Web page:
Accounting Standards Setting: Inconsistencies in Existing GAAP

By Forsyth, Timothy B.; Witmer, Philip R. et al. | The CPA Journal, May 2005 | Go to article overview

Accounting Standards Setting: Inconsistencies in Existing GAAP


Forsyth, Timothy B., Witmer, Philip R., Dugan, Michael T., The CPA Journal


In October 2002, the Financial Accounting Standards Board (FASB) issued a proposal to adopt a principlesbased approach to setting accounting standards. FASB's proposal is a reaction to the complexity of the "rules-based" or "cookbook" approach to setting accounting standards. For example, Harvey Pitt, then sec chairman, testified before the U.S. Senate Committee on Banking, Housing and Urban Affairs about the need for principles-based accounting standards:

Much of FASB's recent guidance has become rule-driven and complex. The areas of derivatives and securitizations are examples. This emphasis on detailed rules instead of broad principles has contributed to delays in issuing timely guidance. Additionally, because the standards are developed based on rules, and not broad principles, they are insufficiently flexible to accommodate future developments in the marketplace. This has resulted in accounting for unanticipated transactions that is less transparent and less consistent with the basic underlying principles that should apply [March 21,2002].

FASB's proposal indicates that it accepts this criticism as at least partially valid. Indeed, FASB explains that the level of detail in recent standards is partly attributable to political compromises made in order to gain acceptance of a standard. The compromises include providing for scope exceptions (exempting from the standard some otherwise covered transactions), exceptions that limit volatility of reported earnings, and exceptions to mitigate transition effects to a new standard. Katherine Schipper ("Principles-Based Accounting Standards," Accounting Horizons, March 2003) argues that FASB generally follows a principles-based approach, but the exceptions and interpretive and implementation guidance provided by FASB may make recent standards appear to be rules-based.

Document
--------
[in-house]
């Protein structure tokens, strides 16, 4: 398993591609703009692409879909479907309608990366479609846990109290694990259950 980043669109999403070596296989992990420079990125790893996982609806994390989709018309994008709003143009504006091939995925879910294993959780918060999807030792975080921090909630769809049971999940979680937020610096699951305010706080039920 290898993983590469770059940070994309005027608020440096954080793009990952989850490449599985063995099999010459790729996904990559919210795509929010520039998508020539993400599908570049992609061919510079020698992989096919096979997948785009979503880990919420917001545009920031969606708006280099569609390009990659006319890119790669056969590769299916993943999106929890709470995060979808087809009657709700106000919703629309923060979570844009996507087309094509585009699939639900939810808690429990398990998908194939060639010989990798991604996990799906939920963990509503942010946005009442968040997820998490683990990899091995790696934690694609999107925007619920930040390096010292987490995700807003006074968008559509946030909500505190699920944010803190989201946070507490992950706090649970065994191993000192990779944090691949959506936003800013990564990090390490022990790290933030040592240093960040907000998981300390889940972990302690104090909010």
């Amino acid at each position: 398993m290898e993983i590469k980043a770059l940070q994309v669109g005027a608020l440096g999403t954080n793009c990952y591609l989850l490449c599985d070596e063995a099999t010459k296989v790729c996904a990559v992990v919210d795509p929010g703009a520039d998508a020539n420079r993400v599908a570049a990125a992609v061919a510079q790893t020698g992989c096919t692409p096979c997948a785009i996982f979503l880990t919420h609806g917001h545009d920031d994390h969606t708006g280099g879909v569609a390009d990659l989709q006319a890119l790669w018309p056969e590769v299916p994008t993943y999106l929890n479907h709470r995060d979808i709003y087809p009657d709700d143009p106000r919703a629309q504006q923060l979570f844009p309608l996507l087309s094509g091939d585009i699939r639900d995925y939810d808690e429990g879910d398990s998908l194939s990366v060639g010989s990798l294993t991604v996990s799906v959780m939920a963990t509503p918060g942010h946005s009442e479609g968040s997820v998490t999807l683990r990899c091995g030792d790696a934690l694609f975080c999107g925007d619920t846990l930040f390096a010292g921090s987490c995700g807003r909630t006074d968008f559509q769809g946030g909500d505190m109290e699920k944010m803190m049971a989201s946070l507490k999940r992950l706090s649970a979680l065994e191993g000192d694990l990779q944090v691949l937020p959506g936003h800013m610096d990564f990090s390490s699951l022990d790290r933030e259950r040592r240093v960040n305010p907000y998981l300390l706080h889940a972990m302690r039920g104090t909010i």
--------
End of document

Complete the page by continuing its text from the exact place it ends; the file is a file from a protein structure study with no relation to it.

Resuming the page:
In 2003, the SEC published a staff report in which the concept of principles-based standards was clarified. According to the report, principles-based standards "should have the following characteristics:

* "Be based on an improved and consistently applied conceptual framework;

* "Clearly state the accounting objective of the standard;

* "Provide sufficient detail and structure so that the standard can be operationalized and applied on a consistent basis;

* "Minimize exceptions from the standard;

* "Avoid use of percentage tests ('brightlines') that allow financial engineers to achieve technical compliance with the standard while evading the intent of the standard."

Even if FASB's approach is generally principles-based, as defined by the SEC, a large portion of current GAAP is based on standards adopted before the completion of the conceptual framework project or promulgated by FASB's predecessors, the Committee on Accounting Procedure (CAP) and the Accounting Principles Board (APB). Both the CAP and the APB were heavily criticized for their "piecemeal" approach to setting standards, which resulted in standards that were not consistent with each other or with an underlying set of accounting principles (Stephen A. Zeff, "Some Junctures in the Evolution of the Process of Establishing Accounting Principles in the U.S.A.: 1917-1972," Accounting Review, July 1994). Some inconsistencies in GAAP are related to basic recognition criteria for assets and liabilities (e.g., noncancelable purchase agreements versus capital leases). Other inconsistencies exist because of differences in measurement criteria (e.g., discounted cash flows in the case of non-interest-bearing notes versus undiscounted cash flows in the case of deferred taxes).

Some areas of existing GAAP seem inconsistent with the first characteristic of principles-based standards, that they be based on an "improved and consistently applied conceptual framework." Specifically, these inconsistencies are apparent in three areas: 1) executory contracts, 2) valuation of future cash flows, and 3) stock dividends and stock splits. …

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